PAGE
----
Cystic fibrosis and respiratory illnesses

There is still no cure for cystic fibrosis, and with a child born every four days in Australia with the chronic respiratory illness, it is important to keep funding research in this area.

With the support of donations, research so far has contributed to the development of new therapies and treatments for children with cystic fibrosis, which has resulted in improved health outcomes, better quality of life and longer life expectancy for children.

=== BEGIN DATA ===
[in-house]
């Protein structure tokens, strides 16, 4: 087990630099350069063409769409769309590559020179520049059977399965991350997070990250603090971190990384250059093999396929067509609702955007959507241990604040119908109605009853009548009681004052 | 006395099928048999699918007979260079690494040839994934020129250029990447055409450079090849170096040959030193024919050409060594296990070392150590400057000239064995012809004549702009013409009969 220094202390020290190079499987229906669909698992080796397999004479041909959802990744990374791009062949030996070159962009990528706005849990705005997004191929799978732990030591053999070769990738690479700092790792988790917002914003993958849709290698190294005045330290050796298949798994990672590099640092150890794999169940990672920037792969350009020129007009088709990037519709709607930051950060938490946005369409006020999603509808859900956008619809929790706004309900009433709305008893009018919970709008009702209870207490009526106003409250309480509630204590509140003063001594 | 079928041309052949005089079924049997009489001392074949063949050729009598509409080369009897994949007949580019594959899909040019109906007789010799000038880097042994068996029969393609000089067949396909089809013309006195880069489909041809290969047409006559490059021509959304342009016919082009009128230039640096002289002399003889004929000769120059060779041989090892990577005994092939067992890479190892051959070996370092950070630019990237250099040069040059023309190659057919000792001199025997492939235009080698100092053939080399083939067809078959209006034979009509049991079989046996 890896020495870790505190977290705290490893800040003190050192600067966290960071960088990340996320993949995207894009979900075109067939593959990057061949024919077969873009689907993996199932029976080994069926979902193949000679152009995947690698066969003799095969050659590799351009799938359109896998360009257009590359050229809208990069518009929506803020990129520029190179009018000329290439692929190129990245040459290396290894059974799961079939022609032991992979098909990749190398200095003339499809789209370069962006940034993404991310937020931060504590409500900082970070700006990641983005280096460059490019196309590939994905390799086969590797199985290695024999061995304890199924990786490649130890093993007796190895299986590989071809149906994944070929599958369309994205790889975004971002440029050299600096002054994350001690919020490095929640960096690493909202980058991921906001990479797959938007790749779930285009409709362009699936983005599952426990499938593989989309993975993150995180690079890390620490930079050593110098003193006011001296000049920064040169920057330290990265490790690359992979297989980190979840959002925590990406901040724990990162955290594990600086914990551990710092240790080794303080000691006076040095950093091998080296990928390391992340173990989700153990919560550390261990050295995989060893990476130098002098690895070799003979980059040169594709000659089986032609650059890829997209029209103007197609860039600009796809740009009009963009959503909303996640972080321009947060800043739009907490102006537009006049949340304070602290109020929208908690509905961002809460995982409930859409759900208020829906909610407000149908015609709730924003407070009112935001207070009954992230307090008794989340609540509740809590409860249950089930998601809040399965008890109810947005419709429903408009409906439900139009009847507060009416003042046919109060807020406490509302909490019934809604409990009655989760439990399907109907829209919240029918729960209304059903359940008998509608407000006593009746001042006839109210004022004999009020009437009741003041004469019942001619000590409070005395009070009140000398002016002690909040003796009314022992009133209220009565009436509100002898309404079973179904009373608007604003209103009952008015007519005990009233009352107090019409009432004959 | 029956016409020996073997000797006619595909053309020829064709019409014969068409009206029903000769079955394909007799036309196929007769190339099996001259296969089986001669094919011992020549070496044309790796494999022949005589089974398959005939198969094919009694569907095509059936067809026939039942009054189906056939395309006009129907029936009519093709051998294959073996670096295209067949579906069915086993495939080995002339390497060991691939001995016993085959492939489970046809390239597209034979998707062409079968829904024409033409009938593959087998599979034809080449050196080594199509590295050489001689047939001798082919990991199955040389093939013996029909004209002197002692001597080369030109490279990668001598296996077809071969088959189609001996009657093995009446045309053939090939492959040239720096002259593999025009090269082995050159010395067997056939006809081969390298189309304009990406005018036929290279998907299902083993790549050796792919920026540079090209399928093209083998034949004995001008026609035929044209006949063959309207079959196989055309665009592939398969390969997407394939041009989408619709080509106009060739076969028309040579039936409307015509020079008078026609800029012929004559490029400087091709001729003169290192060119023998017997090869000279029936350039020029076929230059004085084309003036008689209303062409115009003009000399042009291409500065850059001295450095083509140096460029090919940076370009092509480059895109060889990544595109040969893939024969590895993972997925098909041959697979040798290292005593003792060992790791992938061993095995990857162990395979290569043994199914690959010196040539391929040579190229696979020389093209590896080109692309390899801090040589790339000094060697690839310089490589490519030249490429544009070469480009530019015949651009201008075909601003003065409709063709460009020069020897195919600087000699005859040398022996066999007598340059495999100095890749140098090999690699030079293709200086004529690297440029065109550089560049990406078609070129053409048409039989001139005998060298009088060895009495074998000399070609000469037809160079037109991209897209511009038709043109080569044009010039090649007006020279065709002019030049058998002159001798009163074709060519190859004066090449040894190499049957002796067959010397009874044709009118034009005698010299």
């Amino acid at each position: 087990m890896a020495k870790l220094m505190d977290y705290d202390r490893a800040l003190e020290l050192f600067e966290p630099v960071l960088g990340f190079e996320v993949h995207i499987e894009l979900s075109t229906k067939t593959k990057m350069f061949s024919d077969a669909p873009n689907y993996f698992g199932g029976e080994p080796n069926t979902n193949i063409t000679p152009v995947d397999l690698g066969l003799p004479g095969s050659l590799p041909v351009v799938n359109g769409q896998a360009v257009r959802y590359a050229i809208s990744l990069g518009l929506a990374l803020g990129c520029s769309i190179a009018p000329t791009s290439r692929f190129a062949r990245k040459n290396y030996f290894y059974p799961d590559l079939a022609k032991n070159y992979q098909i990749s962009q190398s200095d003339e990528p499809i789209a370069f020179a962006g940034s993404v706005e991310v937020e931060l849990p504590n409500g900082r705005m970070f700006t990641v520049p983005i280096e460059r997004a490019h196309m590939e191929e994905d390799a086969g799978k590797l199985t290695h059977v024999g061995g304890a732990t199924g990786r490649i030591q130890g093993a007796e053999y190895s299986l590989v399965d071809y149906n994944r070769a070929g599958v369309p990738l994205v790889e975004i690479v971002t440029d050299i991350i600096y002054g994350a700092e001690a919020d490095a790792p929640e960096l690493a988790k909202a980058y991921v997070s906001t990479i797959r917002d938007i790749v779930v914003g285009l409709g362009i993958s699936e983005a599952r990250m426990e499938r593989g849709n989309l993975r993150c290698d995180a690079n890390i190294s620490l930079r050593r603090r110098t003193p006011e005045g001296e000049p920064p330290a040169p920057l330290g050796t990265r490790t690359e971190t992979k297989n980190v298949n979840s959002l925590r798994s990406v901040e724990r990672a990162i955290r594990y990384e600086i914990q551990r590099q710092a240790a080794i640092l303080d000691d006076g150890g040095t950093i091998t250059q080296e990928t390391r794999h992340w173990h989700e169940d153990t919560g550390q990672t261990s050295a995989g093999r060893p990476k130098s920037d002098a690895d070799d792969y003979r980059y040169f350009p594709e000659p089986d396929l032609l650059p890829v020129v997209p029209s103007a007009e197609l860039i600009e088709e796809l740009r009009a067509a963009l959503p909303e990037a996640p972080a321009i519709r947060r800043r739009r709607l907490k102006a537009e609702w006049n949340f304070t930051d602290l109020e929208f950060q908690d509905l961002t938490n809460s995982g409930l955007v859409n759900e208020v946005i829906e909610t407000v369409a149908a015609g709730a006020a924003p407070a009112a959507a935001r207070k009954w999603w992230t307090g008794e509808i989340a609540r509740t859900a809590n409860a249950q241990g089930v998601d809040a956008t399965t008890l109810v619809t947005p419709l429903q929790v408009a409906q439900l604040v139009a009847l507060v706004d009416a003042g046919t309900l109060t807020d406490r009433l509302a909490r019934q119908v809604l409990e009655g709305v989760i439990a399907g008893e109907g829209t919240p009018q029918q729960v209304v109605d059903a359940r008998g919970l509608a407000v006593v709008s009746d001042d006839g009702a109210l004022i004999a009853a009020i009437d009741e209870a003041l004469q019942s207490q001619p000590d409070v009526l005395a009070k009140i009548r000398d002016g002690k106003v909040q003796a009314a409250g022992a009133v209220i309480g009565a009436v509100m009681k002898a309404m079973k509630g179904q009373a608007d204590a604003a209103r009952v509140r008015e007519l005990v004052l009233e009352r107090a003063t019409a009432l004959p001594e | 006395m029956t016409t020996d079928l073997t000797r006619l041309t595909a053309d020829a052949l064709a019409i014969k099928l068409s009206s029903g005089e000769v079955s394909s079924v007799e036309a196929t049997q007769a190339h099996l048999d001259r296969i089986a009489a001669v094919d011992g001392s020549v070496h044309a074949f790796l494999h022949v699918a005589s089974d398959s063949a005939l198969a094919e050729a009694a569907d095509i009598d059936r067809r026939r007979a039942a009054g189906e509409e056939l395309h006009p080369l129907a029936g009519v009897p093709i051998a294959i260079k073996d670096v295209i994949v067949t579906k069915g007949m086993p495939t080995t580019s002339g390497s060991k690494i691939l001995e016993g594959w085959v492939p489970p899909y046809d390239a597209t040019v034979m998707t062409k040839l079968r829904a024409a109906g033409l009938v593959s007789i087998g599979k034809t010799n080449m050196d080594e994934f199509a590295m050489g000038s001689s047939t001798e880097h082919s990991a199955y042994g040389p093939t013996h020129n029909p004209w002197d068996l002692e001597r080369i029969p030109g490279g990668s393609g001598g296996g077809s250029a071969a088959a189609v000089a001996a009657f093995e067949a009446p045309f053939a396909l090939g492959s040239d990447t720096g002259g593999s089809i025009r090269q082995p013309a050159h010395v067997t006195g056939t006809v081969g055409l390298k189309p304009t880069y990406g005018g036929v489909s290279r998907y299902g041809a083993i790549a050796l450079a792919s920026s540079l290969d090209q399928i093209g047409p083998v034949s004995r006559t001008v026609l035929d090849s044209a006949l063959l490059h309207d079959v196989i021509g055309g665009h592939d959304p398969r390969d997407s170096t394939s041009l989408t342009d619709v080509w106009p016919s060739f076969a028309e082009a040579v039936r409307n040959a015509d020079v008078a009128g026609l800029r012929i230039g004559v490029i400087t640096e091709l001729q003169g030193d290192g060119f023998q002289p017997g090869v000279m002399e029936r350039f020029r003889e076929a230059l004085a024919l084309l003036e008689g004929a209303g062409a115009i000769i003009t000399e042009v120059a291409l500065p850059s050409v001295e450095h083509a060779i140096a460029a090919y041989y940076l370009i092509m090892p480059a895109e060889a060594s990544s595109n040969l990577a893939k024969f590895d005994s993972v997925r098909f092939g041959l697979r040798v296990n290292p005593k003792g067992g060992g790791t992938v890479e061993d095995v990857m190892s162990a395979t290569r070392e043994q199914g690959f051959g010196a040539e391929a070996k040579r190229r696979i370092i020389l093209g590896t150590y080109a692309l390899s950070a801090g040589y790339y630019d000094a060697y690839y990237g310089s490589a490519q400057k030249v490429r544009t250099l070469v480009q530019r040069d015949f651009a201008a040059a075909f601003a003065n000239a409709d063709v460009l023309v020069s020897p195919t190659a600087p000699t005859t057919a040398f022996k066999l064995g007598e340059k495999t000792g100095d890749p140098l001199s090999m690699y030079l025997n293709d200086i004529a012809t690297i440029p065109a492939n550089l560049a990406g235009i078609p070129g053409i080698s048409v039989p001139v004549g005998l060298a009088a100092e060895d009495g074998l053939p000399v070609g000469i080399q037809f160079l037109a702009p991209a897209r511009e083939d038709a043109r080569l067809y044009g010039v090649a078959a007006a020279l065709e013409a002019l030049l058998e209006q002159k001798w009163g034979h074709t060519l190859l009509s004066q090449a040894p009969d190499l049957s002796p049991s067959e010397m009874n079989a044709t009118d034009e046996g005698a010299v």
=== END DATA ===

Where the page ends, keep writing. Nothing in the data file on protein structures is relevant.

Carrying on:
Research currently funded aims to develop and implement new diagnostic tests that can quickly detect the presence of a bug known to cause serious respiratory infections in children with cystic fibrosis, as well as to predict resistance to key antibiotics used to treat the infection.

Other research into respiratory illness is changing treatment methods for infants who are diagnosed with bronchiolitis – the most common reason worldwide for infants under 12 months of age to be admitted to hospital.

A current clinical trial is investigating the optimal duration of antibiotics required to treat chronic wet cough in children, and prevent it coming back. The results of this world-first clinical trial will be incorporated in national and international clinical practice guidelines.